The cumulative cuts mean 140 million metric tons of extra capacity won’t now hit the global market over the next few years, according to Kenneth Hoffman, an analyst at Bloomberg Intelligence in Skillman, New Jersey.
Using an “aggressive” long-term assumption that demand for global shipments could grow 5 percent a year, the global iron-ore market would be in deficit by 2018, Hoffman said today in a report.
The price of the steelmaking ingredient delivered in Qingdao, China, was $66.84 a dry metric ton today, according to Metal Bulletin data, the lowest since June 2009. The price is down 50 percent this year.
More than 100 million tons of new capacity has entered the market since July, and that’s made the financing of new projects so challenging that even lower-cost mines are now being delayed or scrapped, Hoffman said.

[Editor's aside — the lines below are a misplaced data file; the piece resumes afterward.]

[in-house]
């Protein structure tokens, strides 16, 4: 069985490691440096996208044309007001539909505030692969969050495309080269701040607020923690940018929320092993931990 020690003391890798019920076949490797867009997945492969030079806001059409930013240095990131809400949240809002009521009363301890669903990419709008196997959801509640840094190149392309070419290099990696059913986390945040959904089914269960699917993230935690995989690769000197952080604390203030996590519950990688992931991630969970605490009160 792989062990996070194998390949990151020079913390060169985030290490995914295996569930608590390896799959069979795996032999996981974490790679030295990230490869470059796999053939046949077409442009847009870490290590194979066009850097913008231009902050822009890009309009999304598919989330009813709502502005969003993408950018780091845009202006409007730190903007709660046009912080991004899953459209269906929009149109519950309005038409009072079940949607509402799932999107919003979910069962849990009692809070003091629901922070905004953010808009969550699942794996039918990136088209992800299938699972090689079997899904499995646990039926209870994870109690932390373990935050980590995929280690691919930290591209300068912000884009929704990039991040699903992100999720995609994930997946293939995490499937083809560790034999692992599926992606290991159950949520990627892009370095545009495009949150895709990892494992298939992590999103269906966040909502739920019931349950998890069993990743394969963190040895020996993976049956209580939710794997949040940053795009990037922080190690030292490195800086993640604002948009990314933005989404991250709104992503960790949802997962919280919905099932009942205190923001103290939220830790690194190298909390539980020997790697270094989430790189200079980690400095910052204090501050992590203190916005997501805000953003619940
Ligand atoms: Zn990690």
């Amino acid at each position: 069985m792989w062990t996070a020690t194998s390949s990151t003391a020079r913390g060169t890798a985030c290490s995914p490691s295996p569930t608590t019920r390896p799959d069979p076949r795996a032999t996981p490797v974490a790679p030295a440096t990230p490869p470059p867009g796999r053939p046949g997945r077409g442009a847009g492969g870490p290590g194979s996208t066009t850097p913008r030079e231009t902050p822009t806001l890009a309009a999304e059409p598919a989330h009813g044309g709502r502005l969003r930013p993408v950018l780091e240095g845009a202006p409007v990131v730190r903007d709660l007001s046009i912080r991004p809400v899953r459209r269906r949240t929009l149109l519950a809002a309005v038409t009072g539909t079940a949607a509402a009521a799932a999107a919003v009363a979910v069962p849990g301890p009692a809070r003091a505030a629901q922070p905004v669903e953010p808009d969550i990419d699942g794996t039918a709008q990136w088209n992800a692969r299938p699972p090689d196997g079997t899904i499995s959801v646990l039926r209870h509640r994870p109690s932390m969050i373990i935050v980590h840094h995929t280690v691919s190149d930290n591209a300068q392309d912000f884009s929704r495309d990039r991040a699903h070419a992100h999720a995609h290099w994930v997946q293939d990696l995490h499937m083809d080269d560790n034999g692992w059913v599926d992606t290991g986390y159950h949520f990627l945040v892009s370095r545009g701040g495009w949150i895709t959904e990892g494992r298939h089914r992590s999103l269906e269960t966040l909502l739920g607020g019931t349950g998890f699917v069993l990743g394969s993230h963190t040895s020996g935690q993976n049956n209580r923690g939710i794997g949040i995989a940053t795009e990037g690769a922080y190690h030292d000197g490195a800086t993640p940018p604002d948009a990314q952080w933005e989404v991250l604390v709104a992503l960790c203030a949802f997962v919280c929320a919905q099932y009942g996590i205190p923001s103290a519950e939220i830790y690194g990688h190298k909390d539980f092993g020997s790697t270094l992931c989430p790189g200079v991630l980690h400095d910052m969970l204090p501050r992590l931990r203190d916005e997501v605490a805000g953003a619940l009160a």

Rio Tinto Group, the second-largest producer, said in November that it was deferring a final decision on its proposed Silvergrass mine in Australia. Also last month, Cliffs Natural Resources Inc. said it won’t pursue an expansion of its Bloom Lake mine in Canada and may close the operation.
About 95 percent of new supply over the next five years is slated to come from Brazil and Australia, where the infrastructure is already in place, production costs are low and the ore quality is among the best, Hoffman said.
Despite the bear market for the commodity, more than 80 percent of global output is still profitable, due in part to China easing taxes and tariffs on miners and energy prices falling, he said.
Bloomberg Intelligence also outlined a bearish base case in which demand contracts 2 percent annually as China transitions from an economy driven by construction to one powered by services and manufacturing. In that case, Chinese steel demand may have already peaked in 2013 and “the world would be awash in iron ore for the foreseeable future,” Hoffman said.